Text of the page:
Grinding your teeth puts pressure on them over and over. For this reason, people who grind their teeth are more likely to get abfraction lesions.
Abfraction lesions are fairly common in adults. Older adults are especially likely to have them. They occur more often in the back teeth, called premolars and molars. But they can occur in the front teeth as well. They appear as crescent-shaped or wedge-shaped notches near the gumline.
Teeth with abfraction lesions are not more likely to decay, but they can get weaker over time. Weak teeth may be more likely to break.
Your dentist can treat abfraction lesions by filling them. The process is often like filling a cavity. In other cases, the tooth does not need to be drilled first. The material also is similar to a tooth filling. Choices include a composite material or glass ionomer cement.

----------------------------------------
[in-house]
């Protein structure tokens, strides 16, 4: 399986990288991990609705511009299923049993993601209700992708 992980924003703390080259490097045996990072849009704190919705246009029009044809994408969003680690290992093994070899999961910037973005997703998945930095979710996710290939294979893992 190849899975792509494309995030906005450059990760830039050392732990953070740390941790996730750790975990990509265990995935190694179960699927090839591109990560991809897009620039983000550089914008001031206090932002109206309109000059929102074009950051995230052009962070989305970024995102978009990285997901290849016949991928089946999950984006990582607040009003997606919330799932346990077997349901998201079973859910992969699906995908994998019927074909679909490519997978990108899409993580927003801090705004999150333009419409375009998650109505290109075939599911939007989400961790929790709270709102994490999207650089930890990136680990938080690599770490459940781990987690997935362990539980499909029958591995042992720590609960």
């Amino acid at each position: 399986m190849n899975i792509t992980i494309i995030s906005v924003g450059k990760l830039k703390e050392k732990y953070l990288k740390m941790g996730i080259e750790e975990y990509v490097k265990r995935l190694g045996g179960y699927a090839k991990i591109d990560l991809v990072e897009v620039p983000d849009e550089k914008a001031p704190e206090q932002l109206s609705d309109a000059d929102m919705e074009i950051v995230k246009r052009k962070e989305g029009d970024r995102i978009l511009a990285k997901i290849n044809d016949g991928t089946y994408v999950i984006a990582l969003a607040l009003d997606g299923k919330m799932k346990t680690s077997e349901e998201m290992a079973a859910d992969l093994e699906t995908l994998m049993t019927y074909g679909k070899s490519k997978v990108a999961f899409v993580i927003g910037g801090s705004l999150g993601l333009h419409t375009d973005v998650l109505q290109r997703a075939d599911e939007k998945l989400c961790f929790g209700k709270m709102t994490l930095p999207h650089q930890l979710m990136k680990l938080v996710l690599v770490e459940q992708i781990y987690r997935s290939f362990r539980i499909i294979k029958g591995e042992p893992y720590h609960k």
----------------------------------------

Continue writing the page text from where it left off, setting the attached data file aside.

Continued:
A tooth with abfraction lesions may be more likely to break. In these cases, treatment will strengthen the teeth. Some people may not like how the lesions look and may ask their dentists to cover them. However, in most cases the lesions don't cause problems. You and your dentist can decide whether to treat them.
An abfraction lesion is not the same as a cracked tooth. A cracked tooth is much more serious. Deep cracks are likely to affect the inside of the tooth, the pulp. These cracks are painful. These teeth need to be treated right away.